The son of the Yorkshire Ripper’s first victim has said he is worried the new Netflix documentary series about him will ‘inspire new serial killers’.
Peter Sutcliffe was finally caught in January 1981, and was sentenced to life in prison for the murder of 13 women and attempted murder of seven others. He spent 40 years in prison before he died of coronavirus in November.
A new four-part documentary on Netflix features first-hand accounts and retraces the five year long reign of terror in Yorkshire which claimed so many lives.
Richard McCann’s mother Wilma was murdered by Sutcliffe in October 1975, and Richard is concerned about the impact of the new series on the streaming platform.
Richard spoke to Jeremy Vine on BBC Radio 2, revealing that he cooperated with the Netflix documentary under the working title Once Upon a Time in Yorkshire and was ‘gobsmacked’ and ‘heartbroken’ when it was changed.
Richard also urged people to stop using the name ‘Ripper’ while discussing his crimes.
‘It’s called The Ripper, which is nothing like it’s Once Upon a Time in Yorkshire,’ he said. ‘The production company told me “there’s nothing we can do”, the name has been chosen, that’s it. We weren’t given the option to object. What a miscommunication.’
He added: ‘The stupid thing is the programme itself, because I’ve watched all four episodes, is done really well and is done sensitively.
Richard went on to say that he was concerned that using the name ‘Ripper’ while discussing the killer could ‘inspire the next serial killer’.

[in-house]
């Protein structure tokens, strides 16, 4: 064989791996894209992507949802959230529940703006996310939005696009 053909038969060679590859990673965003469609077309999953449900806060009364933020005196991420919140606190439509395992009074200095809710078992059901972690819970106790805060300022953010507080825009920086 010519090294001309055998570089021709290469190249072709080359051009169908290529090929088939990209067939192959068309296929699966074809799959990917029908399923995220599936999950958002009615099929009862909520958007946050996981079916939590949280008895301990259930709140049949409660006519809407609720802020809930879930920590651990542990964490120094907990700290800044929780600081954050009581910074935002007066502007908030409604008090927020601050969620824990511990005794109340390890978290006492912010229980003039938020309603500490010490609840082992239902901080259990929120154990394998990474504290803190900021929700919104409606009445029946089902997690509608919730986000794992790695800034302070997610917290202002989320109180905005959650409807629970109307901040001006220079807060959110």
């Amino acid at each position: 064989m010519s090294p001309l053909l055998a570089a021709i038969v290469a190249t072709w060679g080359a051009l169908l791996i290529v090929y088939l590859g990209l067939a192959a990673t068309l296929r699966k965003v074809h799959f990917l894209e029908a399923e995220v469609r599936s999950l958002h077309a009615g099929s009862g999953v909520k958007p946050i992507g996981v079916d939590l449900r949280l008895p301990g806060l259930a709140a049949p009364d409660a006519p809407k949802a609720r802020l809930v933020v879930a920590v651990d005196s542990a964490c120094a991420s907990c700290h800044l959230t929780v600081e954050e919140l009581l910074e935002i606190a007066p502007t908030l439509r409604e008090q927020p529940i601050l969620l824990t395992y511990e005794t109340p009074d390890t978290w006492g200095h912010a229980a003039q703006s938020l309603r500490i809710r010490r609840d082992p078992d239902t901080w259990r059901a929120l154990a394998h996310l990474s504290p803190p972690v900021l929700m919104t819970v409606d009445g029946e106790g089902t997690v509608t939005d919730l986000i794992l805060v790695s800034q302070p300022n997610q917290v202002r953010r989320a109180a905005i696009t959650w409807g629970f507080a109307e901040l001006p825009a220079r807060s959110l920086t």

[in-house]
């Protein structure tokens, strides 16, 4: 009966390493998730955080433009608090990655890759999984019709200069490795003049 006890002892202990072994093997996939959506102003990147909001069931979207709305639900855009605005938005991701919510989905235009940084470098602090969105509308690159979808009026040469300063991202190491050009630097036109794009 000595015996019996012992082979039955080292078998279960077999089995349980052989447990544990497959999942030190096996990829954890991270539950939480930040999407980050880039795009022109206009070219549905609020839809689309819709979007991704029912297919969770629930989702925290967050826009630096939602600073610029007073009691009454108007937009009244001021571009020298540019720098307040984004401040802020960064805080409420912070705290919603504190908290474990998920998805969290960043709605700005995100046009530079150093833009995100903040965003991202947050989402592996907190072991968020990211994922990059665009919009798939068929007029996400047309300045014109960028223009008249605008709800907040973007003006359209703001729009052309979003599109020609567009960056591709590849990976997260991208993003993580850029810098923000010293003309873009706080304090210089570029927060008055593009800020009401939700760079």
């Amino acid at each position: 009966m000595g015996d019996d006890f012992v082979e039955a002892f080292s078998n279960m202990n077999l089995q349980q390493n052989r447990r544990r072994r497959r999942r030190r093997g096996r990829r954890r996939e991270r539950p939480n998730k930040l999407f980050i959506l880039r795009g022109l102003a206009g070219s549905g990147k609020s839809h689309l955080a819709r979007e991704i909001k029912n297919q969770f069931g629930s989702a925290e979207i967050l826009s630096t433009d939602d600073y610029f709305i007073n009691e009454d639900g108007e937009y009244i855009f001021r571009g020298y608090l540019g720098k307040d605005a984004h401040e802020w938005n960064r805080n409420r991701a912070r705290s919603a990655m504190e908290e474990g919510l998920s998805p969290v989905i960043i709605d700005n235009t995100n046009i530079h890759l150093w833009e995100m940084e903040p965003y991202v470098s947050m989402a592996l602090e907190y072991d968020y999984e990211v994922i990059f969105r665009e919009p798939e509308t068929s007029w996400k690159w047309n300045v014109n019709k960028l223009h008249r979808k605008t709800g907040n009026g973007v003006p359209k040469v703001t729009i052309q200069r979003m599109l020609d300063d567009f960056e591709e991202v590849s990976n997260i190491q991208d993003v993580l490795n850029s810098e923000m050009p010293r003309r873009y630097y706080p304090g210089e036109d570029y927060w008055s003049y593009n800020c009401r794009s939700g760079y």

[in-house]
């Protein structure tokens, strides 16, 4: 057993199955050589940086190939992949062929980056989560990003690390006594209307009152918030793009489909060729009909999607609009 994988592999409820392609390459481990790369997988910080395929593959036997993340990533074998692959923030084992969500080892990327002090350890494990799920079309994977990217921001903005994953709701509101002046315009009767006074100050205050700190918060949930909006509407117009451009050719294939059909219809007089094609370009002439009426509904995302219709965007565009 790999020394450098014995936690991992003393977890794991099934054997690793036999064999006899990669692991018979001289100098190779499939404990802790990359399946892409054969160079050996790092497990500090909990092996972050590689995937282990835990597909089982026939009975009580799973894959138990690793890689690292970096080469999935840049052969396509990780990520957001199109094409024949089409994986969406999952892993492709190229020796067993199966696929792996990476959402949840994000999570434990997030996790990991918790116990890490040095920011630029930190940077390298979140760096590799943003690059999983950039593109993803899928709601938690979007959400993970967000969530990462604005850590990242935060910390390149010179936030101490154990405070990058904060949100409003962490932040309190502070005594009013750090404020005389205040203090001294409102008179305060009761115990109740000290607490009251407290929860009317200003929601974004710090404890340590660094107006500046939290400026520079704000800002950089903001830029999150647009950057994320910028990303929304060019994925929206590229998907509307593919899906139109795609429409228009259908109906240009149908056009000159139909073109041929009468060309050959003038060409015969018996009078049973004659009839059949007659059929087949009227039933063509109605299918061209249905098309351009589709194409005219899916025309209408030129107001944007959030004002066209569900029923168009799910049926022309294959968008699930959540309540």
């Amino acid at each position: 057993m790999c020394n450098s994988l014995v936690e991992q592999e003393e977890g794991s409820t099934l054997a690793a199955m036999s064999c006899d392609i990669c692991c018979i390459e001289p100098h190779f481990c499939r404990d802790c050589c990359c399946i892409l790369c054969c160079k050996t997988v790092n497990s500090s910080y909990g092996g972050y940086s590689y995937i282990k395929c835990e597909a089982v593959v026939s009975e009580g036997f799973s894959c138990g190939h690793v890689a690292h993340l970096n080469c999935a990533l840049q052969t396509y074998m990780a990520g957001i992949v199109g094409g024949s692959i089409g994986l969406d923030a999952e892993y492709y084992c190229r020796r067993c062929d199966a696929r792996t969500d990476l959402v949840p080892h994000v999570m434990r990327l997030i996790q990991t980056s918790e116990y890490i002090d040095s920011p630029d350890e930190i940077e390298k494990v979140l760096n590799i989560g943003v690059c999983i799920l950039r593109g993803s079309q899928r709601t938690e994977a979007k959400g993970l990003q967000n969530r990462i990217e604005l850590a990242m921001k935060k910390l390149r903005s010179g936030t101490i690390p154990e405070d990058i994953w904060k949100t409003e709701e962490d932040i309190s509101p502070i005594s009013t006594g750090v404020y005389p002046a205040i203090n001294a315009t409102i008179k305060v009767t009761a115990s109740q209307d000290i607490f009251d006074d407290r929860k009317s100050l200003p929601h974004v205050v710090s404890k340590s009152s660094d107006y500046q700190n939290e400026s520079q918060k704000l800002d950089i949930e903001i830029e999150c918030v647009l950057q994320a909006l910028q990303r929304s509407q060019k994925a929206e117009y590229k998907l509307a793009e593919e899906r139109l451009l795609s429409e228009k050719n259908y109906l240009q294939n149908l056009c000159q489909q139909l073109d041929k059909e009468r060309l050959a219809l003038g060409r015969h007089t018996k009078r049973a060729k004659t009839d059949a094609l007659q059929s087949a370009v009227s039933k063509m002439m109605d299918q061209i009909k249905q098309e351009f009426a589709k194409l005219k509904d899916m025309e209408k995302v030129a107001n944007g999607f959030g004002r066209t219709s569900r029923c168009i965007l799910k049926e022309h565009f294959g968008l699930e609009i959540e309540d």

He said: ‘It mythologises him and almost makes him a larger than life character and I wonder whether or not that actually inspired him to go and do more because, ‘oh I’ve got this term now, I’ve got a brand’.
‘It’s so disappointing that we hear it over and over again, possibly inspiring the next serial killer.’
A Netflix spokesperson told Metro.co.uk: ‘This is not a series about Sutcliffe but a sensitive re-examination of the crimes within the context of England in the late 1970s.
‘This was a time of radical change: a time of poverty and misogyny in which Sutcliffe’s victims were dehumanised by the media and the police, and which resulted in the perpetrator evading capture for five years. This series has at its heart the stories of the women who died.’
Meanwhile, it was previously announced that ex Coronation Street star Bruce Jones will appear to discuss becoming a suspect in the case.
The actor, who played Les Battersby on Corrie from 1997-2007, will open up about becoming involved in the police enquiries.
Bruce first came to the police’s attention in 1977 after finding victim Jean Jordan’s body and calling the police.
The Ripper is available to watch now on Netflix.
Credit: Original article published here.